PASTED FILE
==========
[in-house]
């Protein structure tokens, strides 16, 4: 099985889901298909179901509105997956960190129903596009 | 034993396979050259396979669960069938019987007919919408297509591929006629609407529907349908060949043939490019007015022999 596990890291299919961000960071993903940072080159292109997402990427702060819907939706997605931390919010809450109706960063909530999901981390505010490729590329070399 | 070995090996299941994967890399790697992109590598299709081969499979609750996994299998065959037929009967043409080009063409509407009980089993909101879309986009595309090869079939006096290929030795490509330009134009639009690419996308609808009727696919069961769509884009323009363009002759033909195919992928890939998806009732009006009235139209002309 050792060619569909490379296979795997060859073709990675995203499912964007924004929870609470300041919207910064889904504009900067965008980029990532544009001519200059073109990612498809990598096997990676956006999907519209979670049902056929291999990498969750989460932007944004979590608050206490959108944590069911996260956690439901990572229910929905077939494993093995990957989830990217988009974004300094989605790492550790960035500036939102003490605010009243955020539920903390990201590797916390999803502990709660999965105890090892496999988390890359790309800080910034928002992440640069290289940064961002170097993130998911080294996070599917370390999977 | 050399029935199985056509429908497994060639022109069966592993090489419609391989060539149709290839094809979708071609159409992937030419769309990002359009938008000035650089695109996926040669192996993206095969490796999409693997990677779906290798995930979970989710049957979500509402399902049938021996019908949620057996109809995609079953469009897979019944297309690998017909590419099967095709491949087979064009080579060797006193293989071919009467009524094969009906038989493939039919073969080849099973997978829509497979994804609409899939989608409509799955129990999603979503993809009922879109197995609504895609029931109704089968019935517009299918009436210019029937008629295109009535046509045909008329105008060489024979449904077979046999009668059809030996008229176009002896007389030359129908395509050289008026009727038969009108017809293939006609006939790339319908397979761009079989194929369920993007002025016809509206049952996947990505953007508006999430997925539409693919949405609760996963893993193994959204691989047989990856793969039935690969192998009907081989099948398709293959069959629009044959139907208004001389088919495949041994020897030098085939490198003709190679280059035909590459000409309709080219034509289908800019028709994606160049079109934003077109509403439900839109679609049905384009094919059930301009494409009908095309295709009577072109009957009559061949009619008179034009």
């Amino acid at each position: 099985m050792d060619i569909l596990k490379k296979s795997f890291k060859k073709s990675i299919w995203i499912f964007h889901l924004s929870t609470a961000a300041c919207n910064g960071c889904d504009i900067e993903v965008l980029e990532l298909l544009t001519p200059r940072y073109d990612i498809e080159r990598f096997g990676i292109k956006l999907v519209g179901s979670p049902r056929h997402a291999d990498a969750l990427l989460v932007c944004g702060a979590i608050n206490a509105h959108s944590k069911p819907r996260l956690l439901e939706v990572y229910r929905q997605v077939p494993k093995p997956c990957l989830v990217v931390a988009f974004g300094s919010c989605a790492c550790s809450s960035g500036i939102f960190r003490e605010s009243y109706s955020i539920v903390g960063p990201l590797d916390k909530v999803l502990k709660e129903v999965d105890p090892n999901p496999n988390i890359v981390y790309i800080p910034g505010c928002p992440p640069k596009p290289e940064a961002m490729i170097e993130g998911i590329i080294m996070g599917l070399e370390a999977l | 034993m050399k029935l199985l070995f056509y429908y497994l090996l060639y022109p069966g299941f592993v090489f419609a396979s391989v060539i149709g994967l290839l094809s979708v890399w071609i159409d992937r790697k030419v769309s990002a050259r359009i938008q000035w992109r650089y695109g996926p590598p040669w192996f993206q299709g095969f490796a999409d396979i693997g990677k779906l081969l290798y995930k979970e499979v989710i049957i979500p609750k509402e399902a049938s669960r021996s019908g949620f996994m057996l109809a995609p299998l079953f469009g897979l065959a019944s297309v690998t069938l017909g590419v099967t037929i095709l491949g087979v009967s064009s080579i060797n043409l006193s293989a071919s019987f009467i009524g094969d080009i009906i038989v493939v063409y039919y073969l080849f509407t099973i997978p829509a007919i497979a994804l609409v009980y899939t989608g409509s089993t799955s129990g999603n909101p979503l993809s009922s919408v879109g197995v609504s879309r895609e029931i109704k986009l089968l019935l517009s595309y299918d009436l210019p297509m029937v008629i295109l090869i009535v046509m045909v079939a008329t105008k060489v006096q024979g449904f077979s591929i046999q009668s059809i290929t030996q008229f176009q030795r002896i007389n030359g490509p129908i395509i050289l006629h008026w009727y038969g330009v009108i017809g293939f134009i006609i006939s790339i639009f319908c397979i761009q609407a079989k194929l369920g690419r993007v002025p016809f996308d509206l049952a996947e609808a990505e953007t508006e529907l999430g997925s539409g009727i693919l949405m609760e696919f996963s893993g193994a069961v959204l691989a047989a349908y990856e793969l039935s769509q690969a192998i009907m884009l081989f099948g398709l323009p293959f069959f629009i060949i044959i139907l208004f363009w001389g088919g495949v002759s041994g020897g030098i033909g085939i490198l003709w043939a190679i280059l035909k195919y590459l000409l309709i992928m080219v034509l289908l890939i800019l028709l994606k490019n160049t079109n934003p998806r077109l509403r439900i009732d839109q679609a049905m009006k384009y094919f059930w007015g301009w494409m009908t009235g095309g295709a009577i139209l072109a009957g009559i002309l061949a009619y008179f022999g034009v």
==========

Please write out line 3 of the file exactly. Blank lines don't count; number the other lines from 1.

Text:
């Amino acid at each position: 099985m050792d060619i569909l596990k490379k296979s795997f890291k060859k073709s990675i299919w995203i499912f964007h889901l924004s929870t609470a961000a300041c919207n910064g960071c889904d504009i900067e993903v965008l980029e990532l298909l544009t001519p200059r940072y073109d990612i498809e080159r990598f096997g990676i292109k956006l999907v519209g179901s979670p049902r056929h997402a291999d990498a969750l990427l989460v932007c944004g702060a979590i608050n206490a509105h959108s944590k069911p819907r996260l956690l439901e939706v990572y229910r929905q997605v077939p494993k093995p997956c990957l989830v990217v931390a988009f974004g300094s919010c989605a790492c550790s809450s960035g500036i939102f960190r003490e605010s009243y109706s955020i539920v903390g960063p990201l590797d916390k909530v999803l502990k709660e129903v999965d105890p090892n999901p496999n988390i890359v981390y790309i800080p910034g505010c928002p992440p640069k596009p290289e940064a961002m490729i170097e993130g998911i590329i080294m996070g599917l070399e370390a999977l | 034993m050399k029935l199985l070995f056509y429908y497994l090996l060639y022109p069966g299941f592993v090489f419609a396979s391989v060539i149709g994967l290839l094809s979708v890399w071609i159409d992937r790697k030419v769309s990002a050259r359009i938008q000035w992109r650089y695109g996926p590598p040669w192996f993206q299709g095969f490796a999409d396979i693997g990677k779906l081969l290798y995930k979970e499979v989710i049957i979500p609750k509402e399902a049938s669960r021996s019908g949620f996994m057996l109809a995609p299998l079953f469009g897979l065959a019944s297309v690998t069938l017909g590419v099967t037929i095709l491949g087979v009967s064009s080579i060797n043409l006193s293989a071919s019987f009467i009524g094969d080009i009906i038989v493939v063409y039919y073969l080849f509407t099973i997978p829509a007919i497979a994804l609409v009980y899939t989608g409509s089993t799955s129990g999603n909101p979503l993809s009922s919408v879109g197995v609504s879309r895609e029931i109704k986009l089968l019935l517009s595309y299918d009436l210019p297509m029937v008629i295109l090869i009535v046509m045909v079939a008329t105008k060489v006096q024979g449904f077979s591929i046999q009668s059809i290929t030996q008229f176009q030795r002896i007389n030359g490509p129908i395509i050289l006629h008026w009727y038969g330009v009108i017809g293939f134009i006609i006939s790339i639009f319908c397979i761009q609407a079989k194929l369920g690419r993007v002025p016809f996308d509206l049952a996947e609808a990505e953007t508006e529907l999430g997925s539409g009727i693919l949405m609760e696919f996963s893993g193994a069961v959204l691989a047989a349908y990856e793969l039935s769509q690969a192998i009907m884009l081989f099948g398709l323009p293959f069959f629009i060949i044959i139907l208004f363009w001389g088919g495949v002759s041994g020897g030098i033909g085939i490198l003709w043939a190679i280059l035909k195919y590459l000409l309709i992928m080219v034509l289908l890939i800019l028709l994606k490019n160049t079109n934003p998806r077109l509403r439900i009732d839109q679609a049905m009006k384009y094919f059930w007015g301009w494409m009908t009235g095309g295709a009577i139209l072109a009957g009559i002309l061949a009619y008179f022999g034009v």